Two Oakland, Calif., police officers and a lawyer for one of the men at a 2002 trial at which the officers, members of a group known as the Riders, were charged with criminal abuses.Credit…Ray Chavez/MediaNews Group East Bay Times, via Getty Images
Over the last fifty years, I have continued to press for efforts to improve our nation’s police. During that time, I successfully participated in major police reforms in the two municipal police departments I had the pleasure leading. I think it is safe and correct to say that many of the reforms I initiated fell by the wayside over the years; time has a way of attrition — non-military uniforms, integrated police-fire functions, community policing (responsibility for policing “turf” rather than time of day), police officers in schools, raising hiring standards (higher education and “emotional intelligence” as requirements, strongly diversifying in terms of race and gender, strong controls in uses of force, and so on seemed to drift away.
A recent post of mine suggested that the only avenue of true police reform/improvement will come from small, wealthy cities and suburbs. I stick by that. Our national politics and police unionization will effectively prevent citizens from living in safe communities which respect everyone’s rights; by that I mean fielding a police function that is trusted and supported by the community in which it delivers effective police services.
It’s a sad thing to have to say.
Most recently, what has gone on in Oakland, California, in spite of federal consent decrees and community initiative, seems unable to effectively improve their police no matter what the community does. Maybe that’s the way it is in the community in which you live? What’s a citizen to do; especially citizens who, often historically, cannot come to trust their police?
To further illustrate my argument, read the review below:
THE RIDERS COME OUT AT NIGHT: Brutality, Corruption, and Cover-Up in Oakland, by Ali Winston and Darwin BondGraham
“It’s been more than two years since protesters filled the streets of America’s cities, since we all saw the video of a police officer’s knee on George Floyd’s neck. And yet killings at the hands of law enforcement, by various metrics, continue at a steady pace.
“Set aside for a moment the debates about crime rates and the calls to abolish the police (or, at the other extreme, to place officers beyond criticism). Ask instead what it would take to hold police accountable for abuses, in a minimally satisfying way, and what role civilians can or should play. How many protesters went on to join a citizen oversight board? How many knocked on doors for district attorney or sheriff candidates who promised change?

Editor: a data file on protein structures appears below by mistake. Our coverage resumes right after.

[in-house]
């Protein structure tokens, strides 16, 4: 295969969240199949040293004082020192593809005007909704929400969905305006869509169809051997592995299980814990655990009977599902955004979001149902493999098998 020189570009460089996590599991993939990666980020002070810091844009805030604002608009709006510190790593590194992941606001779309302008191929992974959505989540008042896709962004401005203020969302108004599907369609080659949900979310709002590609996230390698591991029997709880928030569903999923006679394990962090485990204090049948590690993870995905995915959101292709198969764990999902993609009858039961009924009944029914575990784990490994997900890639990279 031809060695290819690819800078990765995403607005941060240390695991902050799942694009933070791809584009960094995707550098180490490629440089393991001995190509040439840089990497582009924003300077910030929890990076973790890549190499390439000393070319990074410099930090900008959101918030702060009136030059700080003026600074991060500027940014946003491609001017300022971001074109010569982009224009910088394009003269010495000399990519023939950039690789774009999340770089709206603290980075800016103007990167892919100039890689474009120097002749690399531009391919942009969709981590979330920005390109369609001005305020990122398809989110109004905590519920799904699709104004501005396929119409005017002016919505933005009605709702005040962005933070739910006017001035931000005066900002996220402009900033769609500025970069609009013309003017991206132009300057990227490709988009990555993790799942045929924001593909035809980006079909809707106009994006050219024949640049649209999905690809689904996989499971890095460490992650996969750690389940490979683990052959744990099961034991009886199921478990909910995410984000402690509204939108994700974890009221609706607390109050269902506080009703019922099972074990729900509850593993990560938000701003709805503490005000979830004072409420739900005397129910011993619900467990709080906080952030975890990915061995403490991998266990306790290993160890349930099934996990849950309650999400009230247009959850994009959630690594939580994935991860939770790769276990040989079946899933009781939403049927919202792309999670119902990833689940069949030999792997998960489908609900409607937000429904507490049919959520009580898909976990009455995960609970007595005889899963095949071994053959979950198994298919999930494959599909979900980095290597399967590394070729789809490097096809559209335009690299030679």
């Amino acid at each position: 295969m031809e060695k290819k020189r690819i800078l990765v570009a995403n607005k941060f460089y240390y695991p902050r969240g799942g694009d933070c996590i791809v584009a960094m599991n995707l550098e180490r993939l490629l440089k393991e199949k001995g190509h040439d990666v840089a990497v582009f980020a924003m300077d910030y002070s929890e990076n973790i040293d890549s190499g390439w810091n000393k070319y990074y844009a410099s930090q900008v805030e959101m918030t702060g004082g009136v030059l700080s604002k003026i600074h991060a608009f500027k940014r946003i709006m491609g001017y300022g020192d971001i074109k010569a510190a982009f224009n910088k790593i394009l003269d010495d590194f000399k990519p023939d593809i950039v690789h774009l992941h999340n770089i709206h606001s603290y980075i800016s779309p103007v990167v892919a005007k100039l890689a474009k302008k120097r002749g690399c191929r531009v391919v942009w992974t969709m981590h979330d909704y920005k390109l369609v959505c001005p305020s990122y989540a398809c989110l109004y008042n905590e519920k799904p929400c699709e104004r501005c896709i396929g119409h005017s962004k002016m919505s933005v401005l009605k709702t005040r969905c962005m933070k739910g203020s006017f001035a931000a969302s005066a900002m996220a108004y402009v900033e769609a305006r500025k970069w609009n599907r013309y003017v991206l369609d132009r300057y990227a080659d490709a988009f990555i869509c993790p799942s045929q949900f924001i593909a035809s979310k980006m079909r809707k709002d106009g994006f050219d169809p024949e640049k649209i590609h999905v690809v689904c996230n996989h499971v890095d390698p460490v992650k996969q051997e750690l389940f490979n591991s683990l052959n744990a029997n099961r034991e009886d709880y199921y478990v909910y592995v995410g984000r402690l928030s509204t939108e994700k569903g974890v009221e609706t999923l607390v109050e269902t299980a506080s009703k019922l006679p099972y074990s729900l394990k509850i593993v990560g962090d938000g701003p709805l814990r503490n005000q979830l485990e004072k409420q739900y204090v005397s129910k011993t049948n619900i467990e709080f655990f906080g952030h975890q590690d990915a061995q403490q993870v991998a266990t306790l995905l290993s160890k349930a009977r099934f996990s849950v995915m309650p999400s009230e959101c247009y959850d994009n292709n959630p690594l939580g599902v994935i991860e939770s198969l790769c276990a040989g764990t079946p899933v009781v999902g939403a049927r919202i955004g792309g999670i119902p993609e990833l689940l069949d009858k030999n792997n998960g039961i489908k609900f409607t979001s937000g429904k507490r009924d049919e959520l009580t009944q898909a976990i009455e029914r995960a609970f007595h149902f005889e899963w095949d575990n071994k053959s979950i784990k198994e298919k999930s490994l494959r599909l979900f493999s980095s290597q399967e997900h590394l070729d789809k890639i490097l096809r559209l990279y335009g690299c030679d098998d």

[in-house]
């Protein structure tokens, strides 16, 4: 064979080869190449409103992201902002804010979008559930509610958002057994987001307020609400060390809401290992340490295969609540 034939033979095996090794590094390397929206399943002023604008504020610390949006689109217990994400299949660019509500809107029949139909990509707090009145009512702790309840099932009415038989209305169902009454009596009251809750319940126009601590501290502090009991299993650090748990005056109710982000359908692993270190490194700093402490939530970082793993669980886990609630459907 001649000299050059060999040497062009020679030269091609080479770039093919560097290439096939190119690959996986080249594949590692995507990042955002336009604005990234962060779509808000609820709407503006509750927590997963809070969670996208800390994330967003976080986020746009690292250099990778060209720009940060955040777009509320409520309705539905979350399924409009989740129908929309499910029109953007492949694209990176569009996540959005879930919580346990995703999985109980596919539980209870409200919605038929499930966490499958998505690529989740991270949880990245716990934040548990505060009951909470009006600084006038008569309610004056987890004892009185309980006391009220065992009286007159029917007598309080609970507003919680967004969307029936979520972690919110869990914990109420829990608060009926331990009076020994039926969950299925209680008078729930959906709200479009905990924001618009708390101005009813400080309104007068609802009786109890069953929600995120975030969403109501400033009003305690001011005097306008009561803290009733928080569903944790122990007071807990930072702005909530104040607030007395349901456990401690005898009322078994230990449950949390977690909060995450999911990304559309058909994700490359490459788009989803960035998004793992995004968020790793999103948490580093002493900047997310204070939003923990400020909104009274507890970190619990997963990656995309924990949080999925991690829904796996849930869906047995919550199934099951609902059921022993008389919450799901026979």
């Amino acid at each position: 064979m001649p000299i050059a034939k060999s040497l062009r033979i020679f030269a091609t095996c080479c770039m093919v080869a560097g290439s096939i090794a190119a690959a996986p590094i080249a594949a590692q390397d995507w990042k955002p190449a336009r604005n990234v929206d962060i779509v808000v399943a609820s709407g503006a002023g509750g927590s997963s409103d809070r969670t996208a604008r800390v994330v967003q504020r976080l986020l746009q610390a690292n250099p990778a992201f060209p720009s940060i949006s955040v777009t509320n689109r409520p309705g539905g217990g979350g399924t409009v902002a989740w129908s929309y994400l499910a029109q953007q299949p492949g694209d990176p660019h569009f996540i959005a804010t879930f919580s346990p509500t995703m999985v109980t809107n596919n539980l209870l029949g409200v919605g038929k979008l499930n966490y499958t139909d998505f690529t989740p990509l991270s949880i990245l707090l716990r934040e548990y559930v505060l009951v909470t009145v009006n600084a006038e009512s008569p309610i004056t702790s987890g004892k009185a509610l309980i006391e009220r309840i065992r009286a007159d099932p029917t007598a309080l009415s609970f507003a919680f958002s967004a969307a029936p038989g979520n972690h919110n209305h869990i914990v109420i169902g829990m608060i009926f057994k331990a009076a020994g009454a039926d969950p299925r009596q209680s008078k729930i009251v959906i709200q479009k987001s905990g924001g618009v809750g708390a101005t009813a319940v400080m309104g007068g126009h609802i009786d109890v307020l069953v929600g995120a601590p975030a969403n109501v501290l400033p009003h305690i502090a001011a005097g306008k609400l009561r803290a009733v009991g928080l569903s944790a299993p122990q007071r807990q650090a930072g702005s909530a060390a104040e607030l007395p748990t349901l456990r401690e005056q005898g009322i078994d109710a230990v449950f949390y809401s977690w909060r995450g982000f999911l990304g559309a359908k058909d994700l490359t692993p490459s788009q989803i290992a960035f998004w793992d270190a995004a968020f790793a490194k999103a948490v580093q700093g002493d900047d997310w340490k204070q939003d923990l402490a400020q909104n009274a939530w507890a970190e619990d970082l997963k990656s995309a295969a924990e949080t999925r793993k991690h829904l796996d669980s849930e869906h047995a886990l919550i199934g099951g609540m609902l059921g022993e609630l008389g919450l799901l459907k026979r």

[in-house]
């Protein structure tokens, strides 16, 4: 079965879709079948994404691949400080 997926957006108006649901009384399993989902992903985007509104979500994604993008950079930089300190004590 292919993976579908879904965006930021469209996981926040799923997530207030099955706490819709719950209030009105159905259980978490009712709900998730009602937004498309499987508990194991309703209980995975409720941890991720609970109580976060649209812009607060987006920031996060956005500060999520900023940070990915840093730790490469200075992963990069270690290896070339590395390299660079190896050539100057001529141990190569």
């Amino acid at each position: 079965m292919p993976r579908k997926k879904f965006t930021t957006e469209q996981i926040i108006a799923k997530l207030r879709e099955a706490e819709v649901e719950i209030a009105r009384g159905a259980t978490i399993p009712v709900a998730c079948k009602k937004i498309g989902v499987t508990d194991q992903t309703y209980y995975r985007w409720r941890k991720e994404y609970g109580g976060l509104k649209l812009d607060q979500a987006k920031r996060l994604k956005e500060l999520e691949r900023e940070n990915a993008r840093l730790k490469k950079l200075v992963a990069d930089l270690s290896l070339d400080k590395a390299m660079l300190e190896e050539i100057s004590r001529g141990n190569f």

“And how long until we witness the next George Floyd, and another cycle of outrage, reform and backsliding?
“It’s hard not to ask such cynical questions after reading The Riders Come Out at Night: Brutality, Corruption, and Cover-Up in Oakland, an exhaustive case study of policing in the Bay Area city by the reporters Ali Winston and Darwin BondGraham. ‘More has been done to try to reform the Oakland Police Department than any other police force in the United States,’ they write, arguing that the racially mixed city of less than half a million holds ‘parallels for other communities that have struggled to reign in the coercive arm of the state.’
“The main parallel seems to be: True reform is nearly impossible. By zooming in geographically, but also stretching out their timeline — the town had a racist mayor who unleashed police officers against Chinese immigrants back in 1879 — the authors conjure a sense of chronic tragedy. A culture of corruption and violence keeps flourishing despite repeated good faith efforts to stop the bad apples, who continue to show up, generation after generation, to spoil the barrel…”
Read the full article HERE.